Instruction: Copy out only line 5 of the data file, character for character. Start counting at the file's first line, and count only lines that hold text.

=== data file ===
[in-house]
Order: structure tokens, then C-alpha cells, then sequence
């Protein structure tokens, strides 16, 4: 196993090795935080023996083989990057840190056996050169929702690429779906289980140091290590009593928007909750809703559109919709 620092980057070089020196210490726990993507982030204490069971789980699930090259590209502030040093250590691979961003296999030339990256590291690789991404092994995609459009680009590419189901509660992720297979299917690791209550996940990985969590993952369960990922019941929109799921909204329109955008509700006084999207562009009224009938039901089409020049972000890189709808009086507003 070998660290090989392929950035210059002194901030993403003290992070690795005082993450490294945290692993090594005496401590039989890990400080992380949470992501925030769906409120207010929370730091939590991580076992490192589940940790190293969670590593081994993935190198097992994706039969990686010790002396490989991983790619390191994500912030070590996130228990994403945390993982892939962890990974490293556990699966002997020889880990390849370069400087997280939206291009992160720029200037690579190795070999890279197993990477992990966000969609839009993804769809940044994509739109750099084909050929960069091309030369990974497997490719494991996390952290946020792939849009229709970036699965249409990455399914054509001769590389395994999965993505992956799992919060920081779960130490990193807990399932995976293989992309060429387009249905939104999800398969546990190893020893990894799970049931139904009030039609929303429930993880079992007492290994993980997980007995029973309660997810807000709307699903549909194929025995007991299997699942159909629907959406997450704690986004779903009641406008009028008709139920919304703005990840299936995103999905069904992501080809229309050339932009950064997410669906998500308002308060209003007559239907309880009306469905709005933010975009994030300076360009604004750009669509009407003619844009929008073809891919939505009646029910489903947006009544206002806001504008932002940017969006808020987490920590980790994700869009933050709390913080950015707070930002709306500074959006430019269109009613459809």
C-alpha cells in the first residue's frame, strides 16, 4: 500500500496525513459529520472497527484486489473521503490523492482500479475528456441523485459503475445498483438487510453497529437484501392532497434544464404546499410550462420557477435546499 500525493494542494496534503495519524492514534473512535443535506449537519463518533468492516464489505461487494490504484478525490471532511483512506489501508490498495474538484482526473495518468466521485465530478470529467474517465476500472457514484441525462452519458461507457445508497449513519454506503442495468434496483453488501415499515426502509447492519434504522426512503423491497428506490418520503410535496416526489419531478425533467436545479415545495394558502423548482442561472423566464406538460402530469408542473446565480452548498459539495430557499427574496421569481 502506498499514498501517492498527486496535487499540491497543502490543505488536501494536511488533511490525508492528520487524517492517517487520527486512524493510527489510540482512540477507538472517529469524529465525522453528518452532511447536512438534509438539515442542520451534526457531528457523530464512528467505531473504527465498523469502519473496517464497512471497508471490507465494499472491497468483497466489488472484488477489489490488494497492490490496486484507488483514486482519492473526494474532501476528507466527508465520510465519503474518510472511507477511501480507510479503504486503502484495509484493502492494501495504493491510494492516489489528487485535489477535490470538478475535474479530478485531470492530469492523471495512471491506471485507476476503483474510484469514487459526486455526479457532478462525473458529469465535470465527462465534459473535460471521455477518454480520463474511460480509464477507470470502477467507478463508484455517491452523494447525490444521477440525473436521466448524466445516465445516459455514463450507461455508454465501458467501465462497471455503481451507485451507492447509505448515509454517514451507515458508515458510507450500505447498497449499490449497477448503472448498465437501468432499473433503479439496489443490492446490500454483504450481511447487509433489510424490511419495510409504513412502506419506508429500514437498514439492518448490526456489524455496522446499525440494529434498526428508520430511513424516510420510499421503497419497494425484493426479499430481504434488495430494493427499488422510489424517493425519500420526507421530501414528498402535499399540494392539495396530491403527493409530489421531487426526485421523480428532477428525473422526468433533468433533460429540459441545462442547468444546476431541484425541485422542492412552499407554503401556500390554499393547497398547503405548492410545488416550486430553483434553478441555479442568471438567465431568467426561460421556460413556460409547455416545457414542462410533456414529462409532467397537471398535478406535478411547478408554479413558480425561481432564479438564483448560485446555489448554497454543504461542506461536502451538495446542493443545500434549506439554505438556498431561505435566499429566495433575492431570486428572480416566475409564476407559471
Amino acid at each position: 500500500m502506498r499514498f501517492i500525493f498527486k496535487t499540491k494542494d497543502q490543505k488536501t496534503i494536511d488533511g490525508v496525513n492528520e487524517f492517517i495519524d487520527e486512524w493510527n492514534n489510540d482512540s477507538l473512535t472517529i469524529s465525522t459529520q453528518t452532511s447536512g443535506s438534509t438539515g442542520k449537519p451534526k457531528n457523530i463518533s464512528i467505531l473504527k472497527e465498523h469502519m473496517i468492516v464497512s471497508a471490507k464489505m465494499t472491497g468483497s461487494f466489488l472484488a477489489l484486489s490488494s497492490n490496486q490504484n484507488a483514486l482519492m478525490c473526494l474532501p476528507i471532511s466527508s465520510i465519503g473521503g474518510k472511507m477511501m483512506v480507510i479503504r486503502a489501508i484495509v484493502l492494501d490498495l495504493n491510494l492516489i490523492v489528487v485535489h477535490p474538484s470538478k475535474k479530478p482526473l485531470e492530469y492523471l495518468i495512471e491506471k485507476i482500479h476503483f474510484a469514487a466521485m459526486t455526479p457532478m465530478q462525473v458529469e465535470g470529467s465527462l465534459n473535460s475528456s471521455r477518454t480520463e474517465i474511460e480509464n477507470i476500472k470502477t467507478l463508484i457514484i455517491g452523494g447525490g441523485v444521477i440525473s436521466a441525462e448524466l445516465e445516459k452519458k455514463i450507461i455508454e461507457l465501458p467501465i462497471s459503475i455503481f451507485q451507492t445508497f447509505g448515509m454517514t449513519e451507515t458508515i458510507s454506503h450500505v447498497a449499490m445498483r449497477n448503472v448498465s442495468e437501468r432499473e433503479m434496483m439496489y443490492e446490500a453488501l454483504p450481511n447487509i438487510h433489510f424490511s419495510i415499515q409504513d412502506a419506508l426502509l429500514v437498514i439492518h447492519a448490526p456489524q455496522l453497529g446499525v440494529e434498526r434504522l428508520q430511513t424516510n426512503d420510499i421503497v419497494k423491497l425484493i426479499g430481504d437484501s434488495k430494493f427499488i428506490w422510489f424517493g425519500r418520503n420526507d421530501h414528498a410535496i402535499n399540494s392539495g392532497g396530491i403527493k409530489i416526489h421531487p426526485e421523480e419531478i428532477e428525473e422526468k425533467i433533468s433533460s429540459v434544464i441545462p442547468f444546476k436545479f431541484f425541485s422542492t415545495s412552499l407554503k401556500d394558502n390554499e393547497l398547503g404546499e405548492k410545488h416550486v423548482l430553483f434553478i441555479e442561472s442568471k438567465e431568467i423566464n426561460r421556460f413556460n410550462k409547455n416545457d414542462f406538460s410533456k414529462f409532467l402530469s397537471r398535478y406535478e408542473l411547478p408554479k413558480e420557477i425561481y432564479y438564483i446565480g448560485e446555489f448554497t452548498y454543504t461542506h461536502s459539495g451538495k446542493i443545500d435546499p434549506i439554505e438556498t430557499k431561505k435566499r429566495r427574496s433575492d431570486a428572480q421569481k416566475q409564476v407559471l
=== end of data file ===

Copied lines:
Amino acid at each position: 500500500m502506498r499514498f501517492i500525493f498527486k496535487t499540491k494542494d497543502q490543505k488536501t496534503i494536511d488533511g490525508v496525513n492528520e487524517f492517517i495519524d487520527e486512524w493510527n492514534n489510540d482512540s477507538l473512535t472517529i469524529s465525522t459529520q453528518t452532511s447536512g443535506s438534509t438539515g442542520k449537519p451534526k457531528n457523530i463518533s464512528i467505531l473504527k472497527e465498523h469502519m473496517i468492516v464497512s471497508a471490507k464489505m465494499t472491497g468483497s461487494f466489488l472484488a477489489l484486489s490488494s497492490n490496486q490504484n484507488a483514486l482519492m478525490c473526494l474532501p476528507i471532511s466527508s465520510i465519503g473521503g474518510k472511507m477511501m483512506v480507510i479503504r486503502a489501508i484495509v484493502l492494501d490498495l495504493n491510494l492516489i490523492v489528487v485535489h477535490p474538484s470538478k475535474k479530478p482526473l485531470e492530469y492523471l495518468i495512471e491506471k485507476i482500479h476503483f474510484a469514487a466521485m459526486t455526479p457532478m465530478q462525473v458529469e465535470g470529467s465527462l465534459n473535460s475528456s471521455r477518454t480520463e474517465i474511460e480509464n477507470i476500472k470502477t467507478l463508484i457514484i455517491g452523494g447525490g441523485v444521477i440525473s436521466a441525462e448524466l445516465e445516459k452519458k455514463i450507461i455508454e461507457l465501458p467501465i462497471s459503475i455503481f451507485q451507492t445508497f447509505g448515509m454517514t449513519e451507515t458508515i458510507s454506503h450500505v447498497a449499490m445498483r449497477n448503472v448498465s442495468e437501468r432499473e433503479m434496483m439496489y443490492e446490500a453488501l454483504p450481511n447487509i438487510h433489510f424490511s419495510i415499515q409504513d412502506a419506508l426502509l429500514v437498514i439492518h447492519a448490526p456489524q455496522l453497529g446499525v440494529e434498526r434504522l428508520q430511513t424516510n426512503d420510499i421503497v419497494k423491497l425484493i426479499g430481504d437484501s434488495k430494493f427499488i428506490w422510489f424517493g425519500r418520503n420526507d421530501h414528498a410535496i402535499n399540494s392539495g392532497g396530491i403527493k409530489i416526489h421531487p426526485e421523480e419531478i428532477e428525473e422526468k425533467i433533468s433533460s429540459v434544464i441545462p442547468f444546476k436545479f431541484f425541485s422542492t415545495s412552499l407554503k401556500d394558502n390554499e393547497l398547503g404546499e405548492k410545488h416550486v423548482l430553483f434553478i441555479e442561472s442568471k438567465e431568467i423566464n426561460r421556460f413556460n410550462k409547455n416545457d414542462f406538460s410533456k414529462f409532467l402530469s397537471r398535478y406535478e408542473l411547478p408554479k413558480e420557477i425561481y432564479y438564483i446565480g448560485e446555489f448554497t452548498y454543504t461542506h461536502s459539495g451538495k446542493i443545500d435546499p434549506i439554505e438556498t430557499k431561505k435566499r429566495r427574496s433575492d431570486a428572480q421569481k416566475q409564476v407559471l